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Taylor Jenkins Reid, author of “Daisy Jones & The Six” — about the breakup of an iconic 1970s band — admits that she struggled with songwriting.
Readers respond to recent issues of the Sunday Book Review.
The longtime friends on their new book, the pleasures — and perils — of childhood, and the remarkable success of their indie uke band.
Suggested reading from critics and editors at The New York Times.
As I struggle with chronic pain, cozy for me is less hygge and more my ex-boyfriend’s mother, nurses with juice and weird, sandy doughnuts.
Writers of speculative fiction routinely invent rules and regulations as part of their novels’ worlds. These laws tell us more about our own politics than you might think.
Thanks to a viral musical that just opened on Broadway, Ned Vizzini’s 2004 novel is reaching a big new audience, five years after he killed himself.
Maybe not to have the word “man” in their word anymore!
“Good Will Come From the Sea,” a story collection by Christos Ikonomou, captures the desperation of his country’s citizens in the wake of economic devastation.
The author, most recently, of the memoir “Shout” doesn’t shun any genres: “That’s like avoiding colors or parts of the flavor spectrum. I want all kinds of stories on my plate.”
The prize committee called Mr. Gilroy, 63, “one of the most challenging and inventive figures in contemporary scholarship.”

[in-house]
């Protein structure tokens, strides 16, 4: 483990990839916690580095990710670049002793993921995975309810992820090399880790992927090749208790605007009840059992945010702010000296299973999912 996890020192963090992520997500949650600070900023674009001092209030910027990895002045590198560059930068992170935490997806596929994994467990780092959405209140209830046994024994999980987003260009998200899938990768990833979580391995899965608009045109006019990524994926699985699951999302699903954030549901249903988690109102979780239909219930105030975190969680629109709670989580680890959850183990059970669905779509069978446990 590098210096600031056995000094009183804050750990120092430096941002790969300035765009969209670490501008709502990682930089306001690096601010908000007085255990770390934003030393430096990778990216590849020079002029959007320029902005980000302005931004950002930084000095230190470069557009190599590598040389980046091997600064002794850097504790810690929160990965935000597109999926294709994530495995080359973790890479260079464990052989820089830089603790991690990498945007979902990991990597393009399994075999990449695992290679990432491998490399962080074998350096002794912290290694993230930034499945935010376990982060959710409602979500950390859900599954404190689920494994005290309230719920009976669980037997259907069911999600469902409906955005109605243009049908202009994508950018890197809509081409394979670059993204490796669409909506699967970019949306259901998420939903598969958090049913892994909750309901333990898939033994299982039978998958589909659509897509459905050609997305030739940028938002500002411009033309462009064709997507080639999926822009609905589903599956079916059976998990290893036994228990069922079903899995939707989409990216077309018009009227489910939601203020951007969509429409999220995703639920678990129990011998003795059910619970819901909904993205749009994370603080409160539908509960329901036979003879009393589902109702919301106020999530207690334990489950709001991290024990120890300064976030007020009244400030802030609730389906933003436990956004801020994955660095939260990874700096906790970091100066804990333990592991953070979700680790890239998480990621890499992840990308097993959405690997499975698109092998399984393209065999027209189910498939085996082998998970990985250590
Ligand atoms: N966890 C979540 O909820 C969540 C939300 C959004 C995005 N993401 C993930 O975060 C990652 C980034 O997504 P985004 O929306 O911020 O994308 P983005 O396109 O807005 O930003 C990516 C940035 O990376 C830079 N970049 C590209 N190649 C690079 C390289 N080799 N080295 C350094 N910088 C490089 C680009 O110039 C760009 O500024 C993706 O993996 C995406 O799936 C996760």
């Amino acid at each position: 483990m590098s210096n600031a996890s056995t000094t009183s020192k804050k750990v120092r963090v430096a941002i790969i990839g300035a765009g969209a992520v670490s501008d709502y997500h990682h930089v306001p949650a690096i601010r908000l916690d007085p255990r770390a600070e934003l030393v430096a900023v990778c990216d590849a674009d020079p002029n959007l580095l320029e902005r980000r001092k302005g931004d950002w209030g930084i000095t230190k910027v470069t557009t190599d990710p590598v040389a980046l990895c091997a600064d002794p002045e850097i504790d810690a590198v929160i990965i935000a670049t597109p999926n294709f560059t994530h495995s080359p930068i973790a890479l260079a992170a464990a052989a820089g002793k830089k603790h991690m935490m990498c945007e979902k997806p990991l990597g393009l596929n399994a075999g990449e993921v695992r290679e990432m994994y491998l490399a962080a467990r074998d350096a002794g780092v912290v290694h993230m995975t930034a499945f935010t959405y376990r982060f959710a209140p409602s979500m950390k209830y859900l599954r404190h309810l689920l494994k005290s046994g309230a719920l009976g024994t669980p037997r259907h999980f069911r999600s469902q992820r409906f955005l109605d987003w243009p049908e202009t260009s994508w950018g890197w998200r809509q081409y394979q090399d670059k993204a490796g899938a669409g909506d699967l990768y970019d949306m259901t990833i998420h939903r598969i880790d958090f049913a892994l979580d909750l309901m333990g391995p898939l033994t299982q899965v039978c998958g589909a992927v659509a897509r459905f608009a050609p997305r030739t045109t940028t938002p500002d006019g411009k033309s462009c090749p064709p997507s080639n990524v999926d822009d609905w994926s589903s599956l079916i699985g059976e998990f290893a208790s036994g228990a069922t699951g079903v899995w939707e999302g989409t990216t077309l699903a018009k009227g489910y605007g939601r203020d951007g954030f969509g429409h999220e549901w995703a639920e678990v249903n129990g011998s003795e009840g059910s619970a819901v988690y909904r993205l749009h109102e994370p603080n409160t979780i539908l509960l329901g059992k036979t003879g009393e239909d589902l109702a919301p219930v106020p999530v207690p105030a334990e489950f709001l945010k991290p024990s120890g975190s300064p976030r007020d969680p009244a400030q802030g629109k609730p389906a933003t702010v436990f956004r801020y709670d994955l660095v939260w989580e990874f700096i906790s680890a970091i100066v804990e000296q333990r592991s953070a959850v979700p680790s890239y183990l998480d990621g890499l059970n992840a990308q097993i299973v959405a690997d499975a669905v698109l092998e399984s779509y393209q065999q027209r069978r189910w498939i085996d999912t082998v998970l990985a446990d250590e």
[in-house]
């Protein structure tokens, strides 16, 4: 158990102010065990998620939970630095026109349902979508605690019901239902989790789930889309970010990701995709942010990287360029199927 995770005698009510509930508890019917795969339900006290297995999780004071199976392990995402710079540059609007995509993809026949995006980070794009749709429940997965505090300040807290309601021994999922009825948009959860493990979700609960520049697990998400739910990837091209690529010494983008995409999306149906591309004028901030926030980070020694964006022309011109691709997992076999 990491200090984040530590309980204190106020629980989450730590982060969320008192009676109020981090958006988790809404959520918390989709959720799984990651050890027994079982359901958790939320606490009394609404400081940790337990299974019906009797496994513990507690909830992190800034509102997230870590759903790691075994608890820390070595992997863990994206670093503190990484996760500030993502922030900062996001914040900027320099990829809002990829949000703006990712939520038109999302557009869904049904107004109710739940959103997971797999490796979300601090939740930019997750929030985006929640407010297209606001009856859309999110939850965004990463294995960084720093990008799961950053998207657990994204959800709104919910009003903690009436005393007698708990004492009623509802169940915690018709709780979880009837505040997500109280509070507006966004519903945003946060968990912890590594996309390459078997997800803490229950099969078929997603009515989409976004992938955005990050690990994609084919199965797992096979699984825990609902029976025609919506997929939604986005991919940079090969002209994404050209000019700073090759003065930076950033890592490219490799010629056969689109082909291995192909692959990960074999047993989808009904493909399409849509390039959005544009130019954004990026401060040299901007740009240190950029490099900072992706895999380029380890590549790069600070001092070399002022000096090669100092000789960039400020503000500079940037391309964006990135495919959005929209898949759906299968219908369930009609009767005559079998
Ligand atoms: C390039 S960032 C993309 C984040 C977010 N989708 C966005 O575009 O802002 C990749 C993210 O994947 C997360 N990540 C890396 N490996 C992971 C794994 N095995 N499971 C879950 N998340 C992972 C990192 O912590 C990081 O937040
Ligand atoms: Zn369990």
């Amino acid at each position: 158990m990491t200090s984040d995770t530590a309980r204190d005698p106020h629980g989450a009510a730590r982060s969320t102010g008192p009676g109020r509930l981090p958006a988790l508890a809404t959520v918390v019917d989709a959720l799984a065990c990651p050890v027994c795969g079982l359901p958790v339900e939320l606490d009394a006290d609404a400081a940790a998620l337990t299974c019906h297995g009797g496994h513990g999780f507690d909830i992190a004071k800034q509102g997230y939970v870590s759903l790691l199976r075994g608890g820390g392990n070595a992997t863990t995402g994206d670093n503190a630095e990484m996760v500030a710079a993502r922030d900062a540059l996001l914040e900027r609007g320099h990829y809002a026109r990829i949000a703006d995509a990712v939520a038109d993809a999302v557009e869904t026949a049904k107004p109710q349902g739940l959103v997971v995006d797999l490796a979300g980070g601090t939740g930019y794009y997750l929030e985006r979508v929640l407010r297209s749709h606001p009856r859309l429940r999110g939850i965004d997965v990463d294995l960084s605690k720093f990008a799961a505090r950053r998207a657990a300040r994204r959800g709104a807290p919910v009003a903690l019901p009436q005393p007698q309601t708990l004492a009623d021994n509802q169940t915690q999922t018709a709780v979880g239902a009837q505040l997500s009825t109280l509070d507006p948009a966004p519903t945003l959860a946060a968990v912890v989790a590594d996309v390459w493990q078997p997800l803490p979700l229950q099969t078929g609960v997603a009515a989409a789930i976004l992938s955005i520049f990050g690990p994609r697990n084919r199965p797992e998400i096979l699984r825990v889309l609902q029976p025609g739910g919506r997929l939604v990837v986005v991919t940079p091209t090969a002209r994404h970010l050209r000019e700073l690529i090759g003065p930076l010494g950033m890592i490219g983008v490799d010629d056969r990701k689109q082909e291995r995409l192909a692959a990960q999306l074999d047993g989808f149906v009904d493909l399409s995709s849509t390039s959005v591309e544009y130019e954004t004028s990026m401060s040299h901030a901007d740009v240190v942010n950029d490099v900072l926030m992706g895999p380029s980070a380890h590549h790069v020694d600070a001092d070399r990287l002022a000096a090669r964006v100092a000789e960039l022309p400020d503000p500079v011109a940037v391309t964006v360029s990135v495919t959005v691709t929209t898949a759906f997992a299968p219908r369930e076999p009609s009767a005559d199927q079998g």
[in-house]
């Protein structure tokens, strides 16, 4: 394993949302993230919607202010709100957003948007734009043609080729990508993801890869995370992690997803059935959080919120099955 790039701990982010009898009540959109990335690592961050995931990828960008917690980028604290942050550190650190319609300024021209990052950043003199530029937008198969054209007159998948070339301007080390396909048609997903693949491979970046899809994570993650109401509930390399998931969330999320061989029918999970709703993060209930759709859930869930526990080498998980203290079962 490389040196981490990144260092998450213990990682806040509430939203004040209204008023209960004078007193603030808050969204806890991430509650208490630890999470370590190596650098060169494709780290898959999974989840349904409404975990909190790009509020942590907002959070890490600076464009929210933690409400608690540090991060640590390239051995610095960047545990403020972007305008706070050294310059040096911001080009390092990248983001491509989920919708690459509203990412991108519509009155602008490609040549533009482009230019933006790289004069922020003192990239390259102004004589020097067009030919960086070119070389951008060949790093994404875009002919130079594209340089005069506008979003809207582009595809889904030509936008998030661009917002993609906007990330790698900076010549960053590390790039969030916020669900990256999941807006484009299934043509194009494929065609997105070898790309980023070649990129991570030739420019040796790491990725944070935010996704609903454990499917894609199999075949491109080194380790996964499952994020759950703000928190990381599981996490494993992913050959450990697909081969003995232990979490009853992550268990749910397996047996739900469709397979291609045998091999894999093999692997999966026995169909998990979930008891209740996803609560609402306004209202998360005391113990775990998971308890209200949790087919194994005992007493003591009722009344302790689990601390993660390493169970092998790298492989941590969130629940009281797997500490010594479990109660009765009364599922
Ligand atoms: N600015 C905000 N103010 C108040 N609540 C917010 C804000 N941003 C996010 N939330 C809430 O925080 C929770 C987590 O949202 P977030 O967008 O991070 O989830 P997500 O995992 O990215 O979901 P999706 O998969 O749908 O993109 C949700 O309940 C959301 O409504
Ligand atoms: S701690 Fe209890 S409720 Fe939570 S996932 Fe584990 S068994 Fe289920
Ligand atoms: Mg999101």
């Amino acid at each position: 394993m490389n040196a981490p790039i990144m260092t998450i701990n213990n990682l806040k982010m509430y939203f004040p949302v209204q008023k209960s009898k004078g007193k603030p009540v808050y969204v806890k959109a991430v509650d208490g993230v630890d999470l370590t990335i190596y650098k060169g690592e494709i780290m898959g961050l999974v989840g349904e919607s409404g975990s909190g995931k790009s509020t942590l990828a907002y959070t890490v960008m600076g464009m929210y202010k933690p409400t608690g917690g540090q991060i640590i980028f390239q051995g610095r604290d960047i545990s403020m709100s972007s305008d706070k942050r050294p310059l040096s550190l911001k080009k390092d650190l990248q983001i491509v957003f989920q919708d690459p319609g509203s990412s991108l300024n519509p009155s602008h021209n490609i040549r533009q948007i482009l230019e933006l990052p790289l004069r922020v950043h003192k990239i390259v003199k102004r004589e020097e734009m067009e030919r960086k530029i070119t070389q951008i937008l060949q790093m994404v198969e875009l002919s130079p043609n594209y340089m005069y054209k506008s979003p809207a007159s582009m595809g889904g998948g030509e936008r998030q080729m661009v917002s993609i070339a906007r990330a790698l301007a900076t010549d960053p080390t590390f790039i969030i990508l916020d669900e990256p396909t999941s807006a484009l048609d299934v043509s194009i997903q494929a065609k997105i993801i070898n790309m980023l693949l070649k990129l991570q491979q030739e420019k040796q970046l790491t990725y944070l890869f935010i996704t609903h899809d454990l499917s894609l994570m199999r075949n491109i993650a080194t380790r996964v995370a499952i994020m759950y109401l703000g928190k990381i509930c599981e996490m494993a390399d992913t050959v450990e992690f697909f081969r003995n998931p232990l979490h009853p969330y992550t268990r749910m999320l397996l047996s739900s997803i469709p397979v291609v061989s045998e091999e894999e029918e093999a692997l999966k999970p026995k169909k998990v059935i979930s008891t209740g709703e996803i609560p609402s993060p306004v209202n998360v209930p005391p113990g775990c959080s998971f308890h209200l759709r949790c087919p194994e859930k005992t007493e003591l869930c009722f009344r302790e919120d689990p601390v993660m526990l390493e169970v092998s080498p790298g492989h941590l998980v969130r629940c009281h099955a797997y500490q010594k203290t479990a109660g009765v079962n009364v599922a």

If the recent cheating scandal makes you want to read more about the college application process, here’s a place to start.
Cara Robertson’s “The Trial of Lizzie Borden” is a fresh telling of the Gilded Age murder case that captured worldwide attention and continues to exert a dark fascination.
In his memoir, “I.M.,” the designer recalls his climb from Brooklyn misfit to American design icon.
Joan Didion. Rebecca Traister. Toni Morrison. And more. Throughout March, we’ll be sharing new essays and reviews, and resurfacing classics from some of our favorite writers.
In “Figuring,” Popova roams over 400 years of science and poetry, highlighting women who have added to the history of creativity and invention.
Lynne Olson’s “Madame Fourcade’s Secret War” tells of a woman who led the fight against the Nazis while combating sexism among her colleagues.
The satirical Second Coming series will be published by AHOY Comics. It was canceled last month by DC Comics after critics called it blasphemous.
A protean citizen of the art world — artist, curator, dealer, collector and more — he wrote a monumental four-volume life of a 20th-century giant.
“Last Days at Hot Slit,” edited by Johanna Fateman and Amy Scholder, collects work by the radical feminist who said her writing had to be “bolder and stronger than woman-hating itself.”

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